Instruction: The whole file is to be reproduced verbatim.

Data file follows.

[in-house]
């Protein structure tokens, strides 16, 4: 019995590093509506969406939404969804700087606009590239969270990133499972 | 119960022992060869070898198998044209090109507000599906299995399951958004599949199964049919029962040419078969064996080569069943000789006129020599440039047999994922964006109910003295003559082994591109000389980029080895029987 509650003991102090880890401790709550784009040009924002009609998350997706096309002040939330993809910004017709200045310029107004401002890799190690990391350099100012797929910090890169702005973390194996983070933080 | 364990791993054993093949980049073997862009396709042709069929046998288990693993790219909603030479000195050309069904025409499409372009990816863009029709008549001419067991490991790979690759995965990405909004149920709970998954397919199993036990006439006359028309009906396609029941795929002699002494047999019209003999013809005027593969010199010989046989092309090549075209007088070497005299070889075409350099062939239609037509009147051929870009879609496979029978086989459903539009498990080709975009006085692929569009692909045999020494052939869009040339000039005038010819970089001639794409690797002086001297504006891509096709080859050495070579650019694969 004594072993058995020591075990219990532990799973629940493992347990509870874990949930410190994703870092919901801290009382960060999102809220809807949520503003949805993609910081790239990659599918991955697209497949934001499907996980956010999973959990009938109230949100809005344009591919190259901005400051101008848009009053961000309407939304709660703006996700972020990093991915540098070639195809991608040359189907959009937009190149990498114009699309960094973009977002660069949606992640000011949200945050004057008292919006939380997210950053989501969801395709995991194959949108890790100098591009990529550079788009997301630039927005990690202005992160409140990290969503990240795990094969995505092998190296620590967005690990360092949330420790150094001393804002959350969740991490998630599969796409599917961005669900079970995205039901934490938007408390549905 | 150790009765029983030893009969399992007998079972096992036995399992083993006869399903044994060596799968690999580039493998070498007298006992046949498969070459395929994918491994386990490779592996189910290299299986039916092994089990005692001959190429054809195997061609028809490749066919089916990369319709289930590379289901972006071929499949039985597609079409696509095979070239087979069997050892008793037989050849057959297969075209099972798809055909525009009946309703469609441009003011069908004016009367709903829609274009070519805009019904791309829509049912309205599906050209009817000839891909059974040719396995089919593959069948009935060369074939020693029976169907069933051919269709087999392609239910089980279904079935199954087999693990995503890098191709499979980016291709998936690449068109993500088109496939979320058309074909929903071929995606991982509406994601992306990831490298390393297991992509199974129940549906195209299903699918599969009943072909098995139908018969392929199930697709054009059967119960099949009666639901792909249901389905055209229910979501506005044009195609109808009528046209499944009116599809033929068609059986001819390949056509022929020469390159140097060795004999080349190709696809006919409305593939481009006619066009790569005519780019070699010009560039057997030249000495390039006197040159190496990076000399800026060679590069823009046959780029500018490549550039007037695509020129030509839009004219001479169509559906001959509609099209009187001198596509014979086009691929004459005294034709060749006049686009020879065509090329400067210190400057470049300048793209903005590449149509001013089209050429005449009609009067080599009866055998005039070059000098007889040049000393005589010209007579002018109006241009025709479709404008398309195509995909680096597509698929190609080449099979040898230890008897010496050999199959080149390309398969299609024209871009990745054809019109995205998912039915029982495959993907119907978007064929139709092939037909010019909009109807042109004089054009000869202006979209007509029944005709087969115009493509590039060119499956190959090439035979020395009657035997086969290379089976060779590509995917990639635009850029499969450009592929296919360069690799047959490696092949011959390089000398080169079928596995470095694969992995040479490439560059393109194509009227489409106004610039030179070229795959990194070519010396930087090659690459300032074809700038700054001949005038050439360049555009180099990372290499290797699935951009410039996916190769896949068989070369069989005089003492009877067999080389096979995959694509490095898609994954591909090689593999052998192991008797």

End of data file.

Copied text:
[in-house]
């Protein structure tokens, strides 16, 4: 019995590093509506969406939404969804700087606009590239969270990133499972 | 119960022992060869070898198998044209090109507000599906299995399951958004599949199964049919029962040419078969064996080569069943000789006129020599440039047999994922964006109910003295003559082994591109000389980029080895029987 509650003991102090880890401790709550784009040009924002009609998350997706096309002040939330993809910004017709200045310029107004401002890799190690990391350099100012797929910090890169702005973390194996983070933080 | 364990791993054993093949980049073997862009396709042709069929046998288990693993790219909603030479000195050309069904025409499409372009990816863009029709008549001419067991490991790979690759995965990405909004149920709970998954397919199993036990006439006359028309009906396609029941795929002699002494047999019209003999013809005027593969010199010989046989092309090549075209007088070497005299070889075409350099062939239609037509009147051929870009879609496979029978086989459903539009498990080709975009006085692929569009692909045999020494052939869009040339000039005038010819970089001639794409690797002086001297504006891509096709080859050495070579650019694969 004594072993058995020591075990219990532990799973629940493992347990509870874990949930410190994703870092919901801290009382960060999102809220809807949520503003949805993609910081790239990659599918991955697209497949934001499907996980956010999973959990009938109230949100809005344009591919190259901005400051101008848009009053961000309407939304709660703006996700972020990093991915540098070639195809991608040359189907959009937009190149990498114009699309960094973009977002660069949606992640000011949200945050004057008292919006939380997210950053989501969801395709995991194959949108890790100098591009990529550079788009997301630039927005990690202005992160409140990290969503990240795990094969995505092998190296620590967005690990360092949330420790150094001393804002959350969740991490998630599969796409599917961005669900079970995205039901934490938007408390549905 | 150790009765029983030893009969399992007998079972096992036995399992083993006869399903044994060596799968690999580039493998070498007298006992046949498969070459395929994918491994386990490779592996189910290299299986039916092994089990005692001959190429054809195997061609028809490749066919089916990369319709289930590379289901972006071929499949039985597609079409696509095979070239087979069997050892008793037989050849057959297969075209099972798809055909525009009946309703469609441009003011069908004016009367709903829609274009070519805009019904791309829509049912309205599906050209009817000839891909059974040719396995089919593959069948009935060369074939020693029976169907069933051919269709087999392609239910089980279904079935199954087999693990995503890098191709499979980016291709998936690449068109993500088109496939979320058309074909929903071929995606991982509406994601992306990831490298390393297991992509199974129940549906195209299903699918599969009943072909098995139908018969392929199930697709054009059967119960099949009666639901792909249901389905055209229910979501506005044009195609109808009528046209499944009116599809033929068609059986001819390949056509022929020469390159140097060795004999080349190709696809006919409305593939481009006619066009790569005519780019070699010009560039057997030249000495390039006197040159190496990076000399800026060679590069823009046959780029500018490549550039007037695509020129030509839009004219001479169509559906001959509609099209009187001198596509014979086009691929004459005294034709060749006049686009020879065509090329400067210190400057470049300048793209903005590449149509001013089209050429005449009609009067080599009866055998005039070059000098007889040049000393005589010209007579002018109006241009025709479709404008398309195509995909680096597509698929190609080449099979040898230890008897010496050999199959080149390309398969299609024209871009990745054809019109995205998912039915029982495959993907119907978007064929139709092939037909010019909009109807042109004089054009000869202006979209007509029944005709087969115009493509590039060119499956190959090439035979020395009657035997086969290379089976060779590509995917990639635009850029499969450009592929296919360069690799047959490696092949011959390089000398080169079928596995470095694969992995040479490439560059393109194509009227489409106004610039030179070229795959990194070519010396930087090659690459300032074809700038700054001949005038050439360049555009180099990372290499290797699935951009410039996916190769896949068989070369069989005089003492009877067999080389096979995959694509490095898609994954591909090689593999052998192991008797």